where does a street start? within sight of it? out the back of it? under the river part of it? when does the water end? with flood floating the rowing club? blue edging the memorial gardens? that’s a bit close, a woman says. and turns. to go.
flood waters retreat. leave high and dry beaches. of silt. skirted. by pedestrians. by what gauge. a river then? barging over banks. sliding under bars. a bar is a gate. a gate. is a street. is a river a garment then? of light. rustling. under steel girders.
an artery. has its capillaries. an alleyway. has its ventricles. air vents and bricked-up windows. what once passed. through these past portals. barrels. rolled off barges. into dank interiors. these short-circuits. between river and street.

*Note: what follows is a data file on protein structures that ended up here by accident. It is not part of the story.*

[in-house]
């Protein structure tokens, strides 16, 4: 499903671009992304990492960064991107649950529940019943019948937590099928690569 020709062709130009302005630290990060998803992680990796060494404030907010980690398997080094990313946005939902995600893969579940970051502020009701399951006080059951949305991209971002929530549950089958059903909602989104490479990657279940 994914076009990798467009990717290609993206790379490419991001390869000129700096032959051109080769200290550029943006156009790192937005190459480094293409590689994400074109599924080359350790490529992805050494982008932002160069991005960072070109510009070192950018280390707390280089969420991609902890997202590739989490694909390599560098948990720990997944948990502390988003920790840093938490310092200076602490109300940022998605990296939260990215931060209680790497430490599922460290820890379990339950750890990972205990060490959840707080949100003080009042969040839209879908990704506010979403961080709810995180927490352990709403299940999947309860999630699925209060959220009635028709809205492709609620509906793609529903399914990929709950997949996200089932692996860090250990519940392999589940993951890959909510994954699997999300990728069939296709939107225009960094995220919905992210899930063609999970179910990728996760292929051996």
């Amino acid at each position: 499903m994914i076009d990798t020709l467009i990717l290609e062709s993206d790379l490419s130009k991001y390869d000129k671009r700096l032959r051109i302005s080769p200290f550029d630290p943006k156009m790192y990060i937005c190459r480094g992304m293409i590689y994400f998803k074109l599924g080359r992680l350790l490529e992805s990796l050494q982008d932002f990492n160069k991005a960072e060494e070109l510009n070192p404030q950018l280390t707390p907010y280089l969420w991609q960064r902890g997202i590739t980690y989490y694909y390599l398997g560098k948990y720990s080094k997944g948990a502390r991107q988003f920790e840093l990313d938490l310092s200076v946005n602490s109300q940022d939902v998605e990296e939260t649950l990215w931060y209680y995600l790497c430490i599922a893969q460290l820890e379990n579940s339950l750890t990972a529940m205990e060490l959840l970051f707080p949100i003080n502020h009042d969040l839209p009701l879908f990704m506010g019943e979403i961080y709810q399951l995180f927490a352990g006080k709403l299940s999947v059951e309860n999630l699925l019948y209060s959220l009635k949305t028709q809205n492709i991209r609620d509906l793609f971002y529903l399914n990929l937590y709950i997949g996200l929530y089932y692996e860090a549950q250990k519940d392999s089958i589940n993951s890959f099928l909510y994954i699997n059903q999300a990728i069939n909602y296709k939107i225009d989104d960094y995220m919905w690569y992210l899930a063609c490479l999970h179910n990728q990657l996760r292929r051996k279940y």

look. there’s a doorway. from the river. a tree. from a crack. in a wall furred. with green weeds. the ghost. of a bicycle. haunts silty shallows. a beach. under the Ouse Bridge. it’s actually two bridges built side by side, a voice from the river cruise says.
the Ouse used to be wider. the sun used to be higher. the sky used its best blue. by twilight. gave the rest away. pausing. to watch the sculls slicing. bodies bent double. remind us. we weren’t meant. to walk upright.
As Writer in Residence for the Street Life project, J. R. Carpenter is researching the history of Coney Street as it is happening right now, and now, and now -- an ongoing ever-present present unfolding minute by minute. Carpenter walks slowly, noting fleeting sights, sounds, smells, sunny spells, and snippets of overheard conversation. Everything is of interest. Nothing is too ordinary. These notes become captions composed for Instagram posts. These, in turn, are typeset and printed.